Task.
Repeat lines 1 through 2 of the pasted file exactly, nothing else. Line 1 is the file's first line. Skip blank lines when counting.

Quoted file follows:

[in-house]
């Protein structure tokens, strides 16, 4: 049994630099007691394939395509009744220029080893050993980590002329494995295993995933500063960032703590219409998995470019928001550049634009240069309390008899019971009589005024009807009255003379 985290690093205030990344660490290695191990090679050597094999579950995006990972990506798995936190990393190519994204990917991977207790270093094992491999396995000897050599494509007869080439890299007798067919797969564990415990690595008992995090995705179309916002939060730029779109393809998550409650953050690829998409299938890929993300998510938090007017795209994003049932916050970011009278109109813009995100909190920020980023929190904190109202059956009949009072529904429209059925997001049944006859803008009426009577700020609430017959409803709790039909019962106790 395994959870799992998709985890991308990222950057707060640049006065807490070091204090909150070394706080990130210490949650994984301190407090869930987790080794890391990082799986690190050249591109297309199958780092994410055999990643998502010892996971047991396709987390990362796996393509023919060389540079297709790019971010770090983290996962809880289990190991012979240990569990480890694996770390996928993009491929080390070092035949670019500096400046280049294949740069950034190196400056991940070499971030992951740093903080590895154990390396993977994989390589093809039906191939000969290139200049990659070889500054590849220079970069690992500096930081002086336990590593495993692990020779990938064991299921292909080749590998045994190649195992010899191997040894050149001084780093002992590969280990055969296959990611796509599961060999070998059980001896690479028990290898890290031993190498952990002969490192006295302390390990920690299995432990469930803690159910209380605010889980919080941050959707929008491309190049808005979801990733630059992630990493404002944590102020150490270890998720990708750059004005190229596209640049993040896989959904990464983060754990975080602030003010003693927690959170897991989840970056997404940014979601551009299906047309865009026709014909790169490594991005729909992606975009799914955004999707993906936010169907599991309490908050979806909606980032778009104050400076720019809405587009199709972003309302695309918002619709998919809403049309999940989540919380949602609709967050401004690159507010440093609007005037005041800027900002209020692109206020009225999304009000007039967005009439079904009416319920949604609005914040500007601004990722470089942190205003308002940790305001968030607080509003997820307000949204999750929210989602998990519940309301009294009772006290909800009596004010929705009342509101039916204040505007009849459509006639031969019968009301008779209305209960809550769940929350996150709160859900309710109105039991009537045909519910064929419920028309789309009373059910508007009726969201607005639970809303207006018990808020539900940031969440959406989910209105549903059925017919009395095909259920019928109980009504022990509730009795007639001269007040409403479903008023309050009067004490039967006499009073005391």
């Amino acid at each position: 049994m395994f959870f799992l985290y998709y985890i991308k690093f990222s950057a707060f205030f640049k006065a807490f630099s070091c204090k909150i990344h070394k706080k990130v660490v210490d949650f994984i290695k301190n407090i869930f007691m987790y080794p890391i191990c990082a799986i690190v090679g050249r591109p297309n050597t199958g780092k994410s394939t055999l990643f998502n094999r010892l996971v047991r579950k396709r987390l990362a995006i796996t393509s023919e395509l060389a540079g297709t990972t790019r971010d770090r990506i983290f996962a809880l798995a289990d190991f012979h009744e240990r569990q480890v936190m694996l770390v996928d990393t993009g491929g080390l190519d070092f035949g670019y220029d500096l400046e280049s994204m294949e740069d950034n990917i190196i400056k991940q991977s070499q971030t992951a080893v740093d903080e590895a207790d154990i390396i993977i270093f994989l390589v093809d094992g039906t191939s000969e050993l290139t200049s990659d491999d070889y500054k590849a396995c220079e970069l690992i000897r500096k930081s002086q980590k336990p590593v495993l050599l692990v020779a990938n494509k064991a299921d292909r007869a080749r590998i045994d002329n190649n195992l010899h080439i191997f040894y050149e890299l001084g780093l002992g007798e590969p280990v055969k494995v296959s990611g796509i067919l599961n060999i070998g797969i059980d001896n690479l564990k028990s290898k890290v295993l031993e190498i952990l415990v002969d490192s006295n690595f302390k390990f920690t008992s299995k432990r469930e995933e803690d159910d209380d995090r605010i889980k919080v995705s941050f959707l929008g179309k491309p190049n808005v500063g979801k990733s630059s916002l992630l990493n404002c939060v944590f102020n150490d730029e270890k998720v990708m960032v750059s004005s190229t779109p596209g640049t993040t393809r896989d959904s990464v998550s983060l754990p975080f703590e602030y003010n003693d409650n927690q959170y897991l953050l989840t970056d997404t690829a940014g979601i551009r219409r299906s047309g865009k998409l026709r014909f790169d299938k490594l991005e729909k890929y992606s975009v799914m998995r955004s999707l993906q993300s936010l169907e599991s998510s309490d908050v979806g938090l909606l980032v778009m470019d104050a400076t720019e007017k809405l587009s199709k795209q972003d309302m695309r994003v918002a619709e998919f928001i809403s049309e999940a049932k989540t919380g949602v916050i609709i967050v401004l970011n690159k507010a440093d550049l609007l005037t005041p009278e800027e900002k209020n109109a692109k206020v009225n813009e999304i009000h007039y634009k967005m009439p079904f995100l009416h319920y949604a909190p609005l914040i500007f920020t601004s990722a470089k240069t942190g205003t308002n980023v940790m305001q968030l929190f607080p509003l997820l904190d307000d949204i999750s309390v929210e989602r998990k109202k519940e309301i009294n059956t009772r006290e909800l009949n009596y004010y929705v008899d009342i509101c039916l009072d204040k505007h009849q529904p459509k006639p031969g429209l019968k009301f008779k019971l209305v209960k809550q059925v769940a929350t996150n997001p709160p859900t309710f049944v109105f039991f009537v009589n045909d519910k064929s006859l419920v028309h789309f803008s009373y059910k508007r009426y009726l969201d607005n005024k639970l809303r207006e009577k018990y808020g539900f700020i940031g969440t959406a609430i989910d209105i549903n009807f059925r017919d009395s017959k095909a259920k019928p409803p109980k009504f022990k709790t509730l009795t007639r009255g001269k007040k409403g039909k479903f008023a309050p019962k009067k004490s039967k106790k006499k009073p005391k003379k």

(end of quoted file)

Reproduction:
[in-house]
């Protein structure tokens, strides 16, 4: 049994630099007691394939395509009744220029080893050993980590002329494995295993995933500063960032703590219409998995470019928001550049634009240069309390008899019971009589005024009807009255003379 985290690093205030990344660490290695191990090679050597094999579950995006990972990506798995936190990393190519994204990917991977207790270093094992491999396995000897050599494509007869080439890299007798067919797969564990415990690595008992995090995705179309916002939060730029779109393809998550409650953050690829998409299938890929993300998510938090007017795209994003049932916050970011009278109109813009995100909190920020980023929190904190109202059956009949009072529904429209059925997001049944006859803008009426009577700020609430017959409803709790039909019962106790 395994959870799992998709985890991308990222950057707060640049006065807490070091204090909150070394706080990130210490949650994984301190407090869930987790080794890391990082799986690190050249591109297309199958780092994410055999990643998502010892996971047991396709987390990362796996393509023919060389540079297709790019971010770090983290996962809880289990190991012979240990569990480890694996770390996928993009491929080390070092035949670019500096400046280049294949740069950034190196400056991940070499971030992951740093903080590895154990390396993977994989390589093809039906191939000969290139200049990659070889500054590849220079970069690992500096930081002086336990590593495993692990020779990938064991299921292909080749590998045994190649195992010899191997040894050149001084780093002992590969280990055969296959990611796509599961060999070998059980001896690479028990290898890290031993190498952990002969490192006295302390390990920690299995432990469930803690159910209380605010889980919080941050959707929008491309190049808005979801990733630059992630990493404002944590102020150490270890998720990708750059004005190229596209640049993040896989959904990464983060754990975080602030003010003693927690959170897991989840970056997404940014979601551009299906047309865009026709014909790169490594991005729909992606975009799914955004999707993906936010169907599991309490908050979806909606980032778009104050400076720019809405587009199709972003309302695309918002619709998919809403049309999940989540919380949602609709967050401004690159507010440093609007005037005041800027900002209020692109206020009225999304009000007039967005009439079904009416319920949604609005914040500007601004990722470089942190205003308002940790305001968030607080509003997820307000949204999750929210989602998990519940309301009294009772006290909800009596004010929705009342509101039916204040505007009849459509006639031969019968009301008779209305209960809550769940929350996150709160859900309710109105039991009537045909519910064929419920028309789309009373059910508007009726969201607005639970809303207006018990808020539900940031969440959406989910209105549903059925017919009395095909259920019928109980009504022990509730009795007639001269007040409403479903008023309050009067004490039967006499009073005391």